What happens when a project drags on and on and on? I'm not talking days, weeks, or even months. I mean years.
That's what has unfolded at my current gig, where a major project that I am ultimately responsible for is constantly put up on the shelf. Oh, there's plenty of talk about it. Just no action.
Stalled. Stagnated. Stopped. These 'S' words suddenly sound uglier than the 'F' bomb.
Sometimes I feel like I'm on a reality show. They must be laughing their butts off on the other side of the glass. It's like a never-ending filibuster that retards all progress. I can hear one of the producers now: "What's wrong with this guy? When is he just gonna get up and leave!?"
And then there's my staff.
They are frustrated, too, and rightfully so. I've run out of answers. I'm game to fight the good fight, but nothing I have done can get the project on the fast track. Heck, any track!
Budget has been approved. Extensive research conducted. And a dozen suits smile, proclaiming how badly they want to 'get it done.'
"We understand you must be frustrated, Andrew."
How are any of us supposed to get amped up to tackle this major project when it's finally released from the holding pen? Are we doomed from the start? It sure feels like we're already burnt out.
We've all heard the story of the bridge being built; it gets stopped halfway because of budget cutbacks or bureaucratic red tape. At least in this case there's a physical reminder that will eventually get citizens so angry that the project's originators—or inheritors—are forced to finish it up.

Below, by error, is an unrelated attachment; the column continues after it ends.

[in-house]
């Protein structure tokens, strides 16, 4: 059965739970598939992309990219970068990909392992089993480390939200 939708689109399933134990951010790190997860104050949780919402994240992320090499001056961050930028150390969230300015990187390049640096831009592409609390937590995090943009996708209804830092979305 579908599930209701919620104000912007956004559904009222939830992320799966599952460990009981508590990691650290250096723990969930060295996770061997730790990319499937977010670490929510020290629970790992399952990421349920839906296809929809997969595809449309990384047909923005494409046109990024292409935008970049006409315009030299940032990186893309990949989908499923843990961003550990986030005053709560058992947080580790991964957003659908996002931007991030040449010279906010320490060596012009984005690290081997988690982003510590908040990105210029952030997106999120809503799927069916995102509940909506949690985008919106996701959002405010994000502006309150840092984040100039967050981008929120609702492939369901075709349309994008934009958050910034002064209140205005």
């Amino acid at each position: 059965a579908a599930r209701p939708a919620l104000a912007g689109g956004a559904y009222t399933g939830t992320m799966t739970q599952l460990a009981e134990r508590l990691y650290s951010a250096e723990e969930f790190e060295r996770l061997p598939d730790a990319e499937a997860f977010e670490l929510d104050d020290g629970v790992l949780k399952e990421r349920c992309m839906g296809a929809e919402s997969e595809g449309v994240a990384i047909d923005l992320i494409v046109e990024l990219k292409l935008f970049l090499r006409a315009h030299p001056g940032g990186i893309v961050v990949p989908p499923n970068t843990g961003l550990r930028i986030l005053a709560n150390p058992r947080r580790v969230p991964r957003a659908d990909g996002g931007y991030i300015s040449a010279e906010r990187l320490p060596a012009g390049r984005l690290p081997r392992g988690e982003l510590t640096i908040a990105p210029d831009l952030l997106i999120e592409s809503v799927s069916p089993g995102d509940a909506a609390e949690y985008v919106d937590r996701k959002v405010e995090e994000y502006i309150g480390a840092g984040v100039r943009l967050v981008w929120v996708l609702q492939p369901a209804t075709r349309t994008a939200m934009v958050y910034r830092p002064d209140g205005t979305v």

When you work in an office, sometimes there is no bridge—no visual to get people angered. Lack of progress doesn't always have a face. And if it does, I don't want it to be mine!
So, dear readers, I need your help. What does one do when a project gets put on hold for years? Any tactics you've successfully employed to help move a project along?
After holding down various media jobs, including stops at MTV Networks and Fox News, Andrew G.R. was completely discouraged—not only about his own career but about the lack of job resources that truly spoke to him. Enter Jobacle.com, the employment blog and podcast designed to Make Work Better.
Attention all résumé writers: Blogger Andrew G. R. is now holding the Jobacle Résumé Challenge. Rewrite G. R.'s résumé and get a shot at stardom. If you win you'll get a few prizes—including promotion in a three-month banner posted on Jobacle.com.